The Telegraph
Since 1st March, 1999
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India breaks bread with G7

London, Feb. 5: P. Chidambaram and fellow finance ministers from two other developing countries, Brazil and South Africa, today accepted invitations from their colleagues from the G7 advanced nations to breakfast before the day's summit meeting in London.

Chidambaram did not hang around for dinner, however, and flew home.

The G7 club ' the US, Japan, Germany, Britain, France, Italy and Canada ' asked India, Brazil and South Africa for the first time this year. China was invited for a second time, while Russia has been attending the meetings for many years.

'I think the G7 recognises that there are important economies outside the G7 which are likely to emerge as economic powerhouses in the next 10 to 20 years,' Chidambaram told a news agency.

He said India will articulate the problems facing the G20 group of countries.

At present, the G7 countries account for 14 per cent of the world's population but two-thirds of its wealth. The G20 accounts for around two-thirds of world population and 90 per cent of the world gross domestic product.

Chidambaram explained: 'G20 wants market access, wants developed countries to abide by their obligations under the WTO.'

He added that the G20 wanted a discussion on capital flows, particularly hedge funds. 'These are some of the issues that we will try to highlight at the discussions,' he said.

The Brazilian finance minister, Antonio Palocci, has said he will lobby the G7 to include his own country as well as India and China as permanent participants in the meetings on global economy, not merely as special guests.

Chidambaram has been less pushy than his Brazilian counterpart in seeking permanent G7 membership.

An Indian source close to the talks said: 'Chidambaram's view is that this is the first time India has been invited. 'It's a good beginning, let's see how it goes.'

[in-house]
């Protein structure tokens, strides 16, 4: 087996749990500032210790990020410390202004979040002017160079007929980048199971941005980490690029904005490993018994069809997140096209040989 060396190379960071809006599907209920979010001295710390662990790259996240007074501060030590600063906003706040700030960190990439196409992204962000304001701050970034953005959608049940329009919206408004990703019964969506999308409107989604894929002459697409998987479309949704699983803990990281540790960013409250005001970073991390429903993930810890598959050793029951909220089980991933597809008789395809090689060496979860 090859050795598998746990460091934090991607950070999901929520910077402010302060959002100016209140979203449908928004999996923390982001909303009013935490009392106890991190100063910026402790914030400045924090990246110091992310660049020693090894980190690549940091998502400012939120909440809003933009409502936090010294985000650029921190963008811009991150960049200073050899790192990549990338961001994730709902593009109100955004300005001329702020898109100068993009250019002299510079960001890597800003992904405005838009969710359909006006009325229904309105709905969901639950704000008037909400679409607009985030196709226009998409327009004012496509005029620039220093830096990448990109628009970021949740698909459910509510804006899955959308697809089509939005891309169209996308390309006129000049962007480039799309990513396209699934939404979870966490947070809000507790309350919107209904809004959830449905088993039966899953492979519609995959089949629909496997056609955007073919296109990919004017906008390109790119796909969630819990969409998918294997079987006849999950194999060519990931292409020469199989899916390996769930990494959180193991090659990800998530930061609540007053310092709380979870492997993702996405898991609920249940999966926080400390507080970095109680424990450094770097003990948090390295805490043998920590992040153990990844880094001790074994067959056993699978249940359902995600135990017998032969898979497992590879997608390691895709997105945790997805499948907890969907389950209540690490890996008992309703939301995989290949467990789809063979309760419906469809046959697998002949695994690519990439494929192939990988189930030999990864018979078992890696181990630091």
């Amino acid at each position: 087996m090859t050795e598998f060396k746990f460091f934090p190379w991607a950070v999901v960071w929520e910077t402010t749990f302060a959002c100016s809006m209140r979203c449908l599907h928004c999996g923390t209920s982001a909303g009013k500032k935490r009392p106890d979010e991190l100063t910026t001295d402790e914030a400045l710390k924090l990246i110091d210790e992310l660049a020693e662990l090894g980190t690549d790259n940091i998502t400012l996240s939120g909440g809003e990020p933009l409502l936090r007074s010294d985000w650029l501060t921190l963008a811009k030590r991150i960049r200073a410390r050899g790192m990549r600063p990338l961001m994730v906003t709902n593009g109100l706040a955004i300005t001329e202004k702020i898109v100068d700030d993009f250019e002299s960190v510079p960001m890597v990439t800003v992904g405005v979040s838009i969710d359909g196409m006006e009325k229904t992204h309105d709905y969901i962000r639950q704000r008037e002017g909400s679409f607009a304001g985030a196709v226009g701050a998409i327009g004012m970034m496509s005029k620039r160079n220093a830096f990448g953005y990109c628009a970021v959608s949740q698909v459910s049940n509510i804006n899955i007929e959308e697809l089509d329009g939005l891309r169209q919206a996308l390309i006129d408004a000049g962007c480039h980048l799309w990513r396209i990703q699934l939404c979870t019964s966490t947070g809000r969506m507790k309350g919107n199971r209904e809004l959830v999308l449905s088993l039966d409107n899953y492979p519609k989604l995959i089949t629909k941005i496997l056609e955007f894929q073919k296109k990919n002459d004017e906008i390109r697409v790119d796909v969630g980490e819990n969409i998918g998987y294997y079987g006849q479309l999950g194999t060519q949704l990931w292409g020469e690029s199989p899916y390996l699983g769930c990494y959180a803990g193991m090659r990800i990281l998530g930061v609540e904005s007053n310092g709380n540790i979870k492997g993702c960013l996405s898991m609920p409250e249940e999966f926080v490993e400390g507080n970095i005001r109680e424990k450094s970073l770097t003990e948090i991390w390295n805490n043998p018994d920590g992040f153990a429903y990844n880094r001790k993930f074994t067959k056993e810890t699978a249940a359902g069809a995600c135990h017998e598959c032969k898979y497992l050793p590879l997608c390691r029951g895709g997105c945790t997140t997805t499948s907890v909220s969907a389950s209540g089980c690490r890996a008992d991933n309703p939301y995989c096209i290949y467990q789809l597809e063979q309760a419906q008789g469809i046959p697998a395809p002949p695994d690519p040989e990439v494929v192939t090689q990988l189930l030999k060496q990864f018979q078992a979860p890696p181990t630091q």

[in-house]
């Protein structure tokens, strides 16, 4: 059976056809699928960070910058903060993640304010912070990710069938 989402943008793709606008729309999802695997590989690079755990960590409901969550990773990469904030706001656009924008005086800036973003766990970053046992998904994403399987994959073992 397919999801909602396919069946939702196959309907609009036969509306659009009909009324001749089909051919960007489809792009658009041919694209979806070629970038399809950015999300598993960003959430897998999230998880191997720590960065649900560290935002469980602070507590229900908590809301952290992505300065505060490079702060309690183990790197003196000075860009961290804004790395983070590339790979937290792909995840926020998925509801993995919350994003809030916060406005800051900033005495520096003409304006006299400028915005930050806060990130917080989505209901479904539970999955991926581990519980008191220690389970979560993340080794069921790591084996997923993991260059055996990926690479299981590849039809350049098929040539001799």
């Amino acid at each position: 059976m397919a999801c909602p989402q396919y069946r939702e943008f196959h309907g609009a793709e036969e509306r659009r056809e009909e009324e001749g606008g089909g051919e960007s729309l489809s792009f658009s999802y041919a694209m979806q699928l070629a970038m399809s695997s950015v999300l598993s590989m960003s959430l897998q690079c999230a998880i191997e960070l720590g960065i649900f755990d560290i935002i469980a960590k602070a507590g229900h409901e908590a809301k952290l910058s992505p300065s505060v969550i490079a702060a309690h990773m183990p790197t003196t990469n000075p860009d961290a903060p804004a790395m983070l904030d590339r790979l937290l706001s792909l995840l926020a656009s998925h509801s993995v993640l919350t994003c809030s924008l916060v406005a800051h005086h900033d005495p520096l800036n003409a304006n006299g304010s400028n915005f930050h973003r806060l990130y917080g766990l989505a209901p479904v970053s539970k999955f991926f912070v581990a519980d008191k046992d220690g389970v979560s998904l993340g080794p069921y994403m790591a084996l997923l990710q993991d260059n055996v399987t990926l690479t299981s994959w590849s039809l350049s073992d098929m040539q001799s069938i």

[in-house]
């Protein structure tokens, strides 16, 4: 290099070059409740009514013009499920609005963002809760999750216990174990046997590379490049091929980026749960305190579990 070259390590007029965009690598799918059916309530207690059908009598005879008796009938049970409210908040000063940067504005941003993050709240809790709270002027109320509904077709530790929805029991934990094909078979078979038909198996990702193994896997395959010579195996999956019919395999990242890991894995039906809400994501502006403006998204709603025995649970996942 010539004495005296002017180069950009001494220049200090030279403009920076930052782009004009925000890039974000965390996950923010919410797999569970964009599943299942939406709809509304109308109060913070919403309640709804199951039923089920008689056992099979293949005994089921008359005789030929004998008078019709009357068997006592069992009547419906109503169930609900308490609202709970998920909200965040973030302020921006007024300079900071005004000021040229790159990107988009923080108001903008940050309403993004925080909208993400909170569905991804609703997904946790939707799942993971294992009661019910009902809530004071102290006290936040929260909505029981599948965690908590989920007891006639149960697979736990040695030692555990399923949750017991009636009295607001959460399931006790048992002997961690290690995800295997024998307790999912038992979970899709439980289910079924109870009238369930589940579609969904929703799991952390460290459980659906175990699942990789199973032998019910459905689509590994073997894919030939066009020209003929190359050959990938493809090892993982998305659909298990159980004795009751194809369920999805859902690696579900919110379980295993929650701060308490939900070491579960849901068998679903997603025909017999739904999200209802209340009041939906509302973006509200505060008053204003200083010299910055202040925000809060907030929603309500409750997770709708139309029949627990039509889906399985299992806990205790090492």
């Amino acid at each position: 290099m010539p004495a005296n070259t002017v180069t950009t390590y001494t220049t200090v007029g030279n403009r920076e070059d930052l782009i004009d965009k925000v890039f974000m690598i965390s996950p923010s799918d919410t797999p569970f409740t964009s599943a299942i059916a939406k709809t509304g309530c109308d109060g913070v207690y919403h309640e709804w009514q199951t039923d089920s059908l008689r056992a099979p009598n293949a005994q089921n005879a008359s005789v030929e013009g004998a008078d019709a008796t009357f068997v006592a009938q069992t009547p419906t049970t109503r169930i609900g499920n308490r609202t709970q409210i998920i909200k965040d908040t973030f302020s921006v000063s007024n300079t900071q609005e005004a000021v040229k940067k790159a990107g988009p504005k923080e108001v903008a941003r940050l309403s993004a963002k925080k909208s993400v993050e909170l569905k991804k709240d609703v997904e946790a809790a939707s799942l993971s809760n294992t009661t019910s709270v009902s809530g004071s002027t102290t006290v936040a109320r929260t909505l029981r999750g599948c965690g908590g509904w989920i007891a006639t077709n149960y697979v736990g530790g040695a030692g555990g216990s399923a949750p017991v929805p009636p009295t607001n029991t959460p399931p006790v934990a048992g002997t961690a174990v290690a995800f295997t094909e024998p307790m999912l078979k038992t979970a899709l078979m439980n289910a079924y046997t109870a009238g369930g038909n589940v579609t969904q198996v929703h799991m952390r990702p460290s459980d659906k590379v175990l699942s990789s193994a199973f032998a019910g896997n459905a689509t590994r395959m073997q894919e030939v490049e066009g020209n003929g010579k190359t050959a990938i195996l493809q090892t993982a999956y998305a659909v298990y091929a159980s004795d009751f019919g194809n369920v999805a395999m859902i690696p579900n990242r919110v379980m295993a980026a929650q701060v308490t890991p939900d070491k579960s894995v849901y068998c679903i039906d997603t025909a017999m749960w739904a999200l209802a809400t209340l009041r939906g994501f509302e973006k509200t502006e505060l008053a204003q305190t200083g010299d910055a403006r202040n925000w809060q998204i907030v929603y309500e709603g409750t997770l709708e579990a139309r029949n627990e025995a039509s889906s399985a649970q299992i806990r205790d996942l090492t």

Meanwhile, Britain and the US have fallen out over the new Marshall plan proposed by Gordon Brown, the British Chancellor of the Exchequer, to help tackle poverty in the developing world, especially in Africa.

Brown wants to set up an International Finance Facility which would double overseas aid from rich countries to $100 billion a year.

Brown has received the support of the former South African president Nelson Mandela who is in London. But the US wants to deal directly with the countries on a bilateral basis since it believes this is a better way to achieve efficiency and reduce corruption.

Brown, however, will continue to argue that it is in America's own interest to promote stability in the developing world in order to counter the spread of extremism and international terrorism.

Most European nations are backing Brown and the disagreement is becoming Europe versus America.

EU trade commissioner Peter Mandelson, who recently visited Delhi, voiced disappointment at the American stance.

He said: 'Well, it's discouraging for all of us who support that proposal, which I do, but it doesn't mean to say that's the end of it, and just because the Americans choose not to sign up to it, it doesn't mean the rest of us shouldn't either.'

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